While more Brazilians than ever are starting up new businesses, on the other side of the globe in Malaysia, the number of start-ups has hit rock bottom, shows a new survey. The south-east Asian country's fall may say something about entrepreneurship.
The 2015 Global Entrepreneurship Monitor (Gem) survey released last week shows that the number of people starting new businesses climbed in a number of emerging economies last year (see Graph 1) including in South Africa, where it rose from 7% to 9.2%.
The 2015 report represents the 17th year that Gem has tracked entrepreneurship across various countries. The latest report surveyed 60 economies (down from 73 last year).
In Brazil the number of adults involved in early-stage entrepreneurial activity (including in firms of less than three and a half years old) reached an all-time high under Gem statistics, with 21% involved in starting new businesses.
In addition the country's established business rate (the percentage of adults involved in firms of three-and-a-half years and more) also continues to climb. It stands at 18,9% (see Graph 2). It comes despite the deep economic crisis that began in Brazil in 2014.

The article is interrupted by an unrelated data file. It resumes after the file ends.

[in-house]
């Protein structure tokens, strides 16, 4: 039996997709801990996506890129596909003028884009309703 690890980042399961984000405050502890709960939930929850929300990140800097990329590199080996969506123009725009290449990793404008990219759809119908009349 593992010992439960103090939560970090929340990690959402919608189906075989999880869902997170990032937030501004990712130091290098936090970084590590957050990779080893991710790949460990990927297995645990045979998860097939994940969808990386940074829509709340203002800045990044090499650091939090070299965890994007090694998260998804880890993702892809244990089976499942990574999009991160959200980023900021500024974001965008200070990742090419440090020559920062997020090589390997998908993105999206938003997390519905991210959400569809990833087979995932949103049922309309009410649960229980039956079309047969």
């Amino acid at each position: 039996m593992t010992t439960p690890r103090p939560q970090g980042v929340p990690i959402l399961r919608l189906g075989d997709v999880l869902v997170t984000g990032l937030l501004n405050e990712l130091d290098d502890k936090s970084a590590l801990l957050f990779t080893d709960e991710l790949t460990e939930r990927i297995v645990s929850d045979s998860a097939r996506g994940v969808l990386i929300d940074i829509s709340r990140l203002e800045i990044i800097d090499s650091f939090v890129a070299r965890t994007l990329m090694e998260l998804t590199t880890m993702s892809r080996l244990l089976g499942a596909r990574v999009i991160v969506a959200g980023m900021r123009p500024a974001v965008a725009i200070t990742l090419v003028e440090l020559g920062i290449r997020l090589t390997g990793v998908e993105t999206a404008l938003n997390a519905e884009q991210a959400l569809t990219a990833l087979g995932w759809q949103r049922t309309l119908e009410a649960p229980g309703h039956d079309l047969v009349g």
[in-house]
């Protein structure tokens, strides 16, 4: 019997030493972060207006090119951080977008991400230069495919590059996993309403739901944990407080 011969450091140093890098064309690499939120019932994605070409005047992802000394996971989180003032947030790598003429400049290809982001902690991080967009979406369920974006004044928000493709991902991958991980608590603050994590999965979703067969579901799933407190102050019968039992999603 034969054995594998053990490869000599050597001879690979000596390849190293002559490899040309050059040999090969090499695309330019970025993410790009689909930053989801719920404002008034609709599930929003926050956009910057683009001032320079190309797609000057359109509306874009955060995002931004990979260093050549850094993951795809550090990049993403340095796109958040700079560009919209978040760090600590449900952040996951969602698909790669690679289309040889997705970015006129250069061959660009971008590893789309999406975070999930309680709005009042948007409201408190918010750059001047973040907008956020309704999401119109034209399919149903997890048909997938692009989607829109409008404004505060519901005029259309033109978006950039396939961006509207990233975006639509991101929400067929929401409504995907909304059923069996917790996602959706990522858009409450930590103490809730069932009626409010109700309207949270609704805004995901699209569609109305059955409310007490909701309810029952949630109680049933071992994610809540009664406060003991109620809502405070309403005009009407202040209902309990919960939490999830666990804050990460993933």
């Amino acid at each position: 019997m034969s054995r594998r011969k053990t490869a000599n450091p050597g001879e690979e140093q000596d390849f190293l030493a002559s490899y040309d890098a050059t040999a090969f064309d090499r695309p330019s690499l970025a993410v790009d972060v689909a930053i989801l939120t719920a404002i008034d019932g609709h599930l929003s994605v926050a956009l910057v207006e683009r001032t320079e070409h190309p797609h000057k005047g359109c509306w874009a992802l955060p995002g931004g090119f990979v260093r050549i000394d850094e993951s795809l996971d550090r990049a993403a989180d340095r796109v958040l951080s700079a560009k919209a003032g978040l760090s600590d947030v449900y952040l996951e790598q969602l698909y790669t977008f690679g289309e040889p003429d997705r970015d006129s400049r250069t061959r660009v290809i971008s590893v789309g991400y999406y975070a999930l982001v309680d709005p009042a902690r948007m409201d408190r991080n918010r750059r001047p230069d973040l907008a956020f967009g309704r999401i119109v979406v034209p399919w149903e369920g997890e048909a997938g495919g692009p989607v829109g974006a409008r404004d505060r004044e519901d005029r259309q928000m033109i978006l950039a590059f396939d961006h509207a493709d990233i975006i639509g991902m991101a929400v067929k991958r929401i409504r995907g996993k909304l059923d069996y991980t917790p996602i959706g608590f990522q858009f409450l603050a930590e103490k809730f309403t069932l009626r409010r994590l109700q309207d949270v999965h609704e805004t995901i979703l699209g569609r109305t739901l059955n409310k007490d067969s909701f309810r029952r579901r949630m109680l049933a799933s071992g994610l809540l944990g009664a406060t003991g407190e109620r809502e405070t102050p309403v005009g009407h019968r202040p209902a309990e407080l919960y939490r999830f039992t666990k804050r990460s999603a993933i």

But among emerging economies Malaysia's slide in the number of adults involved in starting new firms, is probably the most worrying of all emerging economies (other than the distinct decline in adults involved in established firms in Colombia, see below).
The decline is even more puzzling, because the country is ranked by Gem experts as one of the most favourable entrepreneurial ecosystems among emerging market economies. It is also ranked high on the World Bank's Doing Business rankings (at 18th spot) and on the World Economic Forum's competitiveness index (also at 18th spot).
While like other emerging market economies it has also seen its currency (the ringgit) decline in recent months, the economy still grew at a good tick last year (5.4%), far better more than many of its emerging peers.
Fostering a culture of entrepreneurship then is essential – as is fostering a rights-based society based on freedom of expression.
Malaysia may not be a dictatorship, but politically it is only partly free. It has no free press. Corruption appears to be growing (evident by the country's recent fall in Transparency's International's Corruption Perception Index).
In addition mistrust between the races still lingers, as the government continues with race-based programmes years after independence (see this earlier blog).
Ultimately entrepreneurship requires not just things like good infrastructure and human resources and a growing market - but freedom and creativity to allow entrepreneurs to flourish. If you stifle these, you’re likely to stifle free enterprise.
Timm is a South African who writes on small business. He visited Malaysia in 2012 to study SME policies there. Follow him on Twitter at @Smallbinsight.
Stephen Timm is a